This week's book giveaway is in the Servlets forum.
We're giving away four copies of Murach's Java Servlets and JSP and have Joel Murach on-line!
See this thread for details.
The moose likes Programmer Certification (SCJP/OCPJP) and the fly likes replace Big Moose Saloon
  Search | Java FAQ | Recent Topics | Flagged Topics | Hot Topics | Zero Replies
Register / Login

Win a copy of Murach's Java Servlets and JSP this week in the Servlets forum!
JavaRanch » Java Forums » Certification » Programmer Certification (SCJP/OCPJP)
Bookmark "replace" Watch "replace" New topic


Ahmad Mudassir

Joined: Oct 16, 2000
Posts: 10
Hi every one !
What is the output (Assuming written inside main)
String s1 = new String("amit");
String s3="arit";
String s4="arit";
String s2 = s1.replace('m','r');
correct is
but i think it s2 also equal to s3
could any one clear this.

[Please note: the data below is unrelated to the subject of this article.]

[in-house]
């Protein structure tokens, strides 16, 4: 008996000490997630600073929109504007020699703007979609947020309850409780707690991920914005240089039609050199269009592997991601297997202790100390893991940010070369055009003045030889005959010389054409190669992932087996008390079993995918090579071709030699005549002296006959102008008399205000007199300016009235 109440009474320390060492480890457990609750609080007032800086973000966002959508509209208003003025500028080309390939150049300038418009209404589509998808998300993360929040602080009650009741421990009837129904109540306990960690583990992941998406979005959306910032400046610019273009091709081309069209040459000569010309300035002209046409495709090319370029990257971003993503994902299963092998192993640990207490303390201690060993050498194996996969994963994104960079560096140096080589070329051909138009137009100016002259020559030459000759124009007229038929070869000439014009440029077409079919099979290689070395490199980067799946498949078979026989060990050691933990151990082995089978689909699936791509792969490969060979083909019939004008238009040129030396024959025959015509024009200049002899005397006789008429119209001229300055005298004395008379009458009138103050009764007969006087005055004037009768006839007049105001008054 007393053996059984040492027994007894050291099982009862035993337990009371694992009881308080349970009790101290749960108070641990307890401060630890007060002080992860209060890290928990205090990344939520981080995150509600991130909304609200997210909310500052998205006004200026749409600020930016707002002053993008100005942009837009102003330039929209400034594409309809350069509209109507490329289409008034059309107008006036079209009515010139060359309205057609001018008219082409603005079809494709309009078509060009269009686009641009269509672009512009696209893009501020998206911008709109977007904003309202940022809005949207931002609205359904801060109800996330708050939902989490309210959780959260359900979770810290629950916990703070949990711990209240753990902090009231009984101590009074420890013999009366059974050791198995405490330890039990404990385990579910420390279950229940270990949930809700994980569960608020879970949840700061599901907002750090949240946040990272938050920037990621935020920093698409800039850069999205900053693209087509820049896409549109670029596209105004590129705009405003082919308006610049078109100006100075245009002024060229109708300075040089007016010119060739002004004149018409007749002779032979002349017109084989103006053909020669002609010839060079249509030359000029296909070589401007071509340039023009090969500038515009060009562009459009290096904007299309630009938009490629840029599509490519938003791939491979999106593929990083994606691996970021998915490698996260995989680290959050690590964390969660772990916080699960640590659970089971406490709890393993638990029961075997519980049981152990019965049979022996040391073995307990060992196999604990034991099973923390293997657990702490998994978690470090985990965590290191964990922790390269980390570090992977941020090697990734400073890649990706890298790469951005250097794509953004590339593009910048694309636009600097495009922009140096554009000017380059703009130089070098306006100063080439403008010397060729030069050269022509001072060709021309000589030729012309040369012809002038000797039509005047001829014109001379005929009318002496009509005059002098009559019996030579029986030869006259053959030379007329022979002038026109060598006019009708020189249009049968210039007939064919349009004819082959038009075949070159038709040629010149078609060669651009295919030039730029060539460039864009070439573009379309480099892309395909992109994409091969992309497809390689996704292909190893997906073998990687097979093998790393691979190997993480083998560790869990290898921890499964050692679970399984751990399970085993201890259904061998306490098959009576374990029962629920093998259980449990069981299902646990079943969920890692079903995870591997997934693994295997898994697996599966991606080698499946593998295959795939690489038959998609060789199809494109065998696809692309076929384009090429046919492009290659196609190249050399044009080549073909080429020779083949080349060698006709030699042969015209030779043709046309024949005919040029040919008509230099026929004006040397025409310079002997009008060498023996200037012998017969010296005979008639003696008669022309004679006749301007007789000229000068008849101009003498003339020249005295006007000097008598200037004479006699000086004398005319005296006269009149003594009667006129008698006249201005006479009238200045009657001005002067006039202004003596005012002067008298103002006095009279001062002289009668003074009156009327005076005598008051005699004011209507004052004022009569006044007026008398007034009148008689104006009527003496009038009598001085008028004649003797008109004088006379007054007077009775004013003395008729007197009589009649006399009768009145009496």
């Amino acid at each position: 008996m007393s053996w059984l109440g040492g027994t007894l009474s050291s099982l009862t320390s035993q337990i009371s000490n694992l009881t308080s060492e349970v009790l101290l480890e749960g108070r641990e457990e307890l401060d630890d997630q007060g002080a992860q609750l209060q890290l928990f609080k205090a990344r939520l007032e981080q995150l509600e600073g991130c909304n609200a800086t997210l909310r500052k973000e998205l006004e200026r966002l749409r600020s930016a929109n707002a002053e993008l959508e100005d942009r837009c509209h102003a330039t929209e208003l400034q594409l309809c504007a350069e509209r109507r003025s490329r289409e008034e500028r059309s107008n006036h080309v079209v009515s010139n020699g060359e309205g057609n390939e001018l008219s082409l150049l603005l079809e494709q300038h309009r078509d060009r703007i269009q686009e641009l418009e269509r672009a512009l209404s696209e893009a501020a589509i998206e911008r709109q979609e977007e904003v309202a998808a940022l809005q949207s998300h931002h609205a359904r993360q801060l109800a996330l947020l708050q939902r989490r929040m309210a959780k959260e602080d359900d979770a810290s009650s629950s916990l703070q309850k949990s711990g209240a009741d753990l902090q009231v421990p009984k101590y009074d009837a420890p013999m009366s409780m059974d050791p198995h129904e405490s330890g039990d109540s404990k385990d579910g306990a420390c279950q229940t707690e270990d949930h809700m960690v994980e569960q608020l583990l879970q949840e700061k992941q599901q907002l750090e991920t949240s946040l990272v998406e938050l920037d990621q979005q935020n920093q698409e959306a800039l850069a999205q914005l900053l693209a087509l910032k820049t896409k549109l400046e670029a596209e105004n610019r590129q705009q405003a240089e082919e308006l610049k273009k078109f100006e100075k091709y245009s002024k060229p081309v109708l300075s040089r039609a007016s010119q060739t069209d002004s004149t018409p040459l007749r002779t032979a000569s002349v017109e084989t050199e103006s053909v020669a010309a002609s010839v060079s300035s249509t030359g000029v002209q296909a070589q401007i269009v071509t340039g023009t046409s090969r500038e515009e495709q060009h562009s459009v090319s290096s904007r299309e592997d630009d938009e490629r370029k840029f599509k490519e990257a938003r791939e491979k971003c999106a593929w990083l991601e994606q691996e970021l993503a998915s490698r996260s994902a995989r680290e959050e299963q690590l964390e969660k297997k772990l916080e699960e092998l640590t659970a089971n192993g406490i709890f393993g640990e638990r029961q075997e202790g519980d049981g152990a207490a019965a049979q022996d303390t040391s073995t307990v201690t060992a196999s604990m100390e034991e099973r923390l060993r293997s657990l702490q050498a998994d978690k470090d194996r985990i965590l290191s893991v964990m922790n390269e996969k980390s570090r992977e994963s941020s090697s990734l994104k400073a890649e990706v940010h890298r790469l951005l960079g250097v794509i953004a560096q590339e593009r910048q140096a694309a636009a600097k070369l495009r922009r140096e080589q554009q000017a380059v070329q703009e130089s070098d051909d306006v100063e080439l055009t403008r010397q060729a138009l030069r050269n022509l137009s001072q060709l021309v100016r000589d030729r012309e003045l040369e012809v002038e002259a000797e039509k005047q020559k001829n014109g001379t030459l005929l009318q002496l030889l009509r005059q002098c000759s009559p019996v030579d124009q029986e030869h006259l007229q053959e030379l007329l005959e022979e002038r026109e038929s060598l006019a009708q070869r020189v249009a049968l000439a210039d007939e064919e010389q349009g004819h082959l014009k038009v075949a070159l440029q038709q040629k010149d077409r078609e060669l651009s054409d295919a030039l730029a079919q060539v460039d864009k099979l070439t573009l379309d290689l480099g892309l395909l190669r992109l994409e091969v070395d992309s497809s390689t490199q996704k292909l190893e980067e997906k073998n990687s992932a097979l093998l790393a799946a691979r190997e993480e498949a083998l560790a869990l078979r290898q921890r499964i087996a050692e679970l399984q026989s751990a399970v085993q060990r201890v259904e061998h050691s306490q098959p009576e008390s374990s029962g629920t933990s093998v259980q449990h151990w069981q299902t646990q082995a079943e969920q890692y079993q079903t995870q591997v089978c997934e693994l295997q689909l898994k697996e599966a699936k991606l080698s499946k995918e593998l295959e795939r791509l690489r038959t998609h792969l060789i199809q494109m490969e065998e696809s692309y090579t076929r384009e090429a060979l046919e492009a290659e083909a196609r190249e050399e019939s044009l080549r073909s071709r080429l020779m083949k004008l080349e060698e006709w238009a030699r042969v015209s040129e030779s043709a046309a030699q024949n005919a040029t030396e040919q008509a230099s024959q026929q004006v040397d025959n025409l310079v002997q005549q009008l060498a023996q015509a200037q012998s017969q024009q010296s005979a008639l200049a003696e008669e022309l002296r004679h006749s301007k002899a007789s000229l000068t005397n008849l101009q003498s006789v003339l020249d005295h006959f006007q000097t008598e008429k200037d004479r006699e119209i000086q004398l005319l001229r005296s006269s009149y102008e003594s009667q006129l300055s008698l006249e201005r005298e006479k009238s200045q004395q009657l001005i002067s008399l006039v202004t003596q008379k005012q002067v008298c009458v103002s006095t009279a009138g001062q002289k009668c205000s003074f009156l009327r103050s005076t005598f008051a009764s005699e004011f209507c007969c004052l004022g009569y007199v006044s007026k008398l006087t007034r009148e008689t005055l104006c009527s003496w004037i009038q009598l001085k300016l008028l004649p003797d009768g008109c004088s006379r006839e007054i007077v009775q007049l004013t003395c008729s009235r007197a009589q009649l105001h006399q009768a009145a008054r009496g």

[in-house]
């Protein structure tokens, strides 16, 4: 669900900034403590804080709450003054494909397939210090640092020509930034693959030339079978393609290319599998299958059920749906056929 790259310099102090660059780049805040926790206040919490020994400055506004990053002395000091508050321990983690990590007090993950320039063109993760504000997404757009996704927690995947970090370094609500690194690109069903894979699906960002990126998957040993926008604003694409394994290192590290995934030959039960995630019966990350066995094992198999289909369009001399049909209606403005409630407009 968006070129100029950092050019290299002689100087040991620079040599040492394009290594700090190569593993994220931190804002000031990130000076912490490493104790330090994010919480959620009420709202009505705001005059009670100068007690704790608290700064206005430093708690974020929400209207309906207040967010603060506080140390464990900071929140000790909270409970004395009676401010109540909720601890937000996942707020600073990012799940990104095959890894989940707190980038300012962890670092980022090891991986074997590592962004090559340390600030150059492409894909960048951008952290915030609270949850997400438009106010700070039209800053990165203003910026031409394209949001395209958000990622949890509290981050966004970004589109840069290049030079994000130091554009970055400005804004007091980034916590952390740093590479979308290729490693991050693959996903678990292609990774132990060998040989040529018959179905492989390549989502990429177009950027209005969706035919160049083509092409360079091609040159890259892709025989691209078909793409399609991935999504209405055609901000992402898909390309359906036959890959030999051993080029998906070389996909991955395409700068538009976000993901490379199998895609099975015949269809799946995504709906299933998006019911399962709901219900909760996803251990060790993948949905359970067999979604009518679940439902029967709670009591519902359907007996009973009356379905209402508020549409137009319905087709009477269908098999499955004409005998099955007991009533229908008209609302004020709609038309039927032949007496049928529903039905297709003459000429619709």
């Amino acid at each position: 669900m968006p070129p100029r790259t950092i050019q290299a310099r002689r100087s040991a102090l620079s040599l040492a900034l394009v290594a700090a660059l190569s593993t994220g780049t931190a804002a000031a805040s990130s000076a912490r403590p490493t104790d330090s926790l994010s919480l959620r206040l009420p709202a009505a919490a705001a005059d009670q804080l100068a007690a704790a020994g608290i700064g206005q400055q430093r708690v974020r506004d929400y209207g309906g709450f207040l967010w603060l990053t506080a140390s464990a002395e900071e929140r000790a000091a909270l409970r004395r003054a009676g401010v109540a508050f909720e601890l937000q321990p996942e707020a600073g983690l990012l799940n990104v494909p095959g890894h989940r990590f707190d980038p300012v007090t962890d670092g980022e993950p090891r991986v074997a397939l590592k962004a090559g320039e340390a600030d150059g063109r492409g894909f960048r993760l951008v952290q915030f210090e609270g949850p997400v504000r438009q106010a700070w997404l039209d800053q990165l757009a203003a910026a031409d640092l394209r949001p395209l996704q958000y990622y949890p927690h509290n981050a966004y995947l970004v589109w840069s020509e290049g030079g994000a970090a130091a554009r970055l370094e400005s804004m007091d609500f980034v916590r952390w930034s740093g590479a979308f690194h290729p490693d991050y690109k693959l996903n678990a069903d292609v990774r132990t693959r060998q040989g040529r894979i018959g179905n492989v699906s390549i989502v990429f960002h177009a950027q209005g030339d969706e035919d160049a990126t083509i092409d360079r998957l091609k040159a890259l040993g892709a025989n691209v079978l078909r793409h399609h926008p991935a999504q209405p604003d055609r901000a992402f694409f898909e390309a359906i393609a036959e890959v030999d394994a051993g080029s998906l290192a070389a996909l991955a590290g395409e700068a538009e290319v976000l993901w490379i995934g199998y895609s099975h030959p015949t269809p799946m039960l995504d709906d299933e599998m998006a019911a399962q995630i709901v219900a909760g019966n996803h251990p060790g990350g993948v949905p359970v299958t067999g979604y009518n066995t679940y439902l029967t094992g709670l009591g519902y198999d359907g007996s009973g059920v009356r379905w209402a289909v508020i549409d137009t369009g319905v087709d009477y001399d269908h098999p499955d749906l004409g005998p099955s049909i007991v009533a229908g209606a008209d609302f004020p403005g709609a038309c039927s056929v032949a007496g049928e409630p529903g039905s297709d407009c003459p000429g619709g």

Craig Demyanovich
Ranch Hand

Joined: Sep 25, 2000
Posts: 173
The == operator when used with object references is shallow by default, which means that it returns true only if the references point to the same object. The equals() method, when properly overridden for the type in question, usually works on the "contents" of the object. So, s2.equals(s3) would return true, while (s2 == s3) returns false because s2 and s3 don't refer to the same object.
Read up on constructing String objects with literals versus with the new operator, if you haven't already. There are many nuances with the String class.
jQuery in Action, 2nd edition
subject: replace
Similar Threads
Doubt in Strings
one more on ==
doubt about Strings from Whizlabs
String Creation
about string